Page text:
During the American Music Awards airing live tonight on ABC, music legend Aretha Franklin, who passed away earlier this year, will get a gospel tribute fit for a queen. Donnie McClurkin, CeCe Winans, Mary Mary, and Ledisi, under the direction of AMA band director Rickey Minor, will lead a tribute based on Franklin’s gospel music contributions. Prior to the event, McClurkin reflects on his friendship with Aretha and the legacy she left.
What type of impact did Aretha have on you? Did you know her? What it means to be a part of this tribute?
I knew her personally and that’s what made it all the more surreal to be asked. Somebody that you listened to since you were seven years old in 1966 and hearing her songs on the 45s, then getting to know her, her getting to know you. That was, that was really surreal and that’s what makes this tribute all the more special and sensitive since it was someone I got to know.
What are you singing?
It’s a combination of songs that myself, Gladys Knight, CeCe Winans and Ledisi, like a minute or a minute and a half of each song. It’s a combination of songs that we’re going to put together just to see as much of the music that we can cover. And it’s all gospel.
You’re not doing Respect and all that, you’re doing the Amazing Grace record.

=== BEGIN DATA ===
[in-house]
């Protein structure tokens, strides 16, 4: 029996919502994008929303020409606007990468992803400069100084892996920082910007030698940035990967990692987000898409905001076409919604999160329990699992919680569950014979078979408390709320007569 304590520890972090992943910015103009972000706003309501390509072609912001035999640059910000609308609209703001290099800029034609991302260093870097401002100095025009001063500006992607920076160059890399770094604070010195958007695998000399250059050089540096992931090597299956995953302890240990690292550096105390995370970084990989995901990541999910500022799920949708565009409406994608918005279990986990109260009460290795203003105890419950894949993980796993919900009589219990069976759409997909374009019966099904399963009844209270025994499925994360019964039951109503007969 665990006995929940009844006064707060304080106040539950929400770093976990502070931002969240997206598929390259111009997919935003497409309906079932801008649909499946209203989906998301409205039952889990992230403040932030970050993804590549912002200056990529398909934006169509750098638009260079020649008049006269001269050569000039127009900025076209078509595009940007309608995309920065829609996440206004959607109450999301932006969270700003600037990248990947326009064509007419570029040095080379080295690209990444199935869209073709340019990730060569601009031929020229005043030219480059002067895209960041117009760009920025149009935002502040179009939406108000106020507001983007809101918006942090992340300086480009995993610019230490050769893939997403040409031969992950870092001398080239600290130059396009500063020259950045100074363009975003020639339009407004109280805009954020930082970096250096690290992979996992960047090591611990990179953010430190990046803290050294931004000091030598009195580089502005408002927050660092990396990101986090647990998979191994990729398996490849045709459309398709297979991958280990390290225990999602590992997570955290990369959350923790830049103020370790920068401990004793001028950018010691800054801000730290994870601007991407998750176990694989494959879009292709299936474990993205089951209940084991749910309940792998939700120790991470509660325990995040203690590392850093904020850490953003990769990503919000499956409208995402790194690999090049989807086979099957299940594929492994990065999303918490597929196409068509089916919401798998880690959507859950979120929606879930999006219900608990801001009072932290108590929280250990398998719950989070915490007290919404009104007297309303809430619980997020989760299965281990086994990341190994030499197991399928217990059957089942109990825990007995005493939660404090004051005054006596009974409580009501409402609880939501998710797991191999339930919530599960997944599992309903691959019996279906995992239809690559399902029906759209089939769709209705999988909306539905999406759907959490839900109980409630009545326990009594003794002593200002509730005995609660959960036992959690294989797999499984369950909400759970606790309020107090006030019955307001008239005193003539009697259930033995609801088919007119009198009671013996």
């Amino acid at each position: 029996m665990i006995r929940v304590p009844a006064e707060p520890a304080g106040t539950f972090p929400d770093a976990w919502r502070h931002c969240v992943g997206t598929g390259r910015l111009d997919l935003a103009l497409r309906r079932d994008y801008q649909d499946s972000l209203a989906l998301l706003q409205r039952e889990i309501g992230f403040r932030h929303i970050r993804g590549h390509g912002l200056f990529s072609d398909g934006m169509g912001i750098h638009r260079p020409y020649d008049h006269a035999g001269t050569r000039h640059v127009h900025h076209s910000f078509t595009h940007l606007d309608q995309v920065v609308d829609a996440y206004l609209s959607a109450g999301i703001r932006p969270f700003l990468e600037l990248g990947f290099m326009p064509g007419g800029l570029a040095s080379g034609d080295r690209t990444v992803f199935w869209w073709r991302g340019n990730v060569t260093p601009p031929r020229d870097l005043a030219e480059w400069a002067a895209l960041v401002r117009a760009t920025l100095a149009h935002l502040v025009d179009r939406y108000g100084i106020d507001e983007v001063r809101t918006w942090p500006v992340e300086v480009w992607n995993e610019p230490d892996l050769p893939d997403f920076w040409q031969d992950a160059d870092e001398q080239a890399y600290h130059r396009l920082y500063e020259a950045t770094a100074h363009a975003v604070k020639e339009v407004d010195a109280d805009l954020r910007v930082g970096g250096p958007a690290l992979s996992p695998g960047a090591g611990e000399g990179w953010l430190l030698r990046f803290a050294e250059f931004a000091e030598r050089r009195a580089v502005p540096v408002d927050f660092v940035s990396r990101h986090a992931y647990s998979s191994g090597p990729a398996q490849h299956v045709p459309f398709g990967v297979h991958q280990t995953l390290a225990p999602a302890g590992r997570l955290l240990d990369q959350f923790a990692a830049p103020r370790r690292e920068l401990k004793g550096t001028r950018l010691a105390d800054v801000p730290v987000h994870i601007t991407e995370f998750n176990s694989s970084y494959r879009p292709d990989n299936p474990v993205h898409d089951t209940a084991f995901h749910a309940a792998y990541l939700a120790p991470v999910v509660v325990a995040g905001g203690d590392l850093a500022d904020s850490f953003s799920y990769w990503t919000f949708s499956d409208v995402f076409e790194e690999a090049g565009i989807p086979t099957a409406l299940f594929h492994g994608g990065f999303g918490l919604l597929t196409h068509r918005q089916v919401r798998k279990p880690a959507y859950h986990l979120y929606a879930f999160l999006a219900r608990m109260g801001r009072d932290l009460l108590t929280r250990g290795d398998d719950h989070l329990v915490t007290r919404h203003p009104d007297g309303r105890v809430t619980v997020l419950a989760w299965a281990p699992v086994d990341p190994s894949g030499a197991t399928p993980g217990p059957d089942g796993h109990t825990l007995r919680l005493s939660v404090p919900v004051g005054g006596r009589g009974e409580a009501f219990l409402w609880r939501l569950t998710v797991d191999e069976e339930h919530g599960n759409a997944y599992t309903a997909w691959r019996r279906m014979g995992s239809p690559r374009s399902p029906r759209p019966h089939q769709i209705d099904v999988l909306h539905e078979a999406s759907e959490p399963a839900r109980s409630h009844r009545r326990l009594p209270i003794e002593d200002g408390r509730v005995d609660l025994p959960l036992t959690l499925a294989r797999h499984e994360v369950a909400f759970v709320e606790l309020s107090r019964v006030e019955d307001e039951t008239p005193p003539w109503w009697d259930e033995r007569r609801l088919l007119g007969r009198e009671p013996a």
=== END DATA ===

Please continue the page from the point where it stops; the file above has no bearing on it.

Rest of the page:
The interesting thing about Aretha was she reached the pinnacle of success in the music industry, she was a music icon, and yet she never really left those gospel roots. She seemed to bring gospel with her everywhere.
Absolutely. Everything that she did had a gospel signature to it. Every song that she sang, from Respect to Chain of Fools to Natural Woman, to Say a Little Prayer, you can always pinpoint it because she put the gospel flair to it. In 1998 Grammy awards and she did Pavarotti’s part, it was opera, but she put the gospel to that. Singing with Mick Jagger on the Jumping Jack Flash soundtrack at the end of Jumping Jack Flash, she said, ‘Hallelujah.’
What will you miss about her personally?
Her deadpan humor. She was in total control of everything. There was not an aspect of her career that she didn’t have her hand in. She was a brilliant woman. She was a feisty woman. She was one who told you exactly what she thought, and she learned the art of being balanced from her father and growing up in this industry, and that was something that was absolute. If she loved you, she loved you. If she didn’t like you, she just didn’t like. But if you mended that fence, then she loved you again.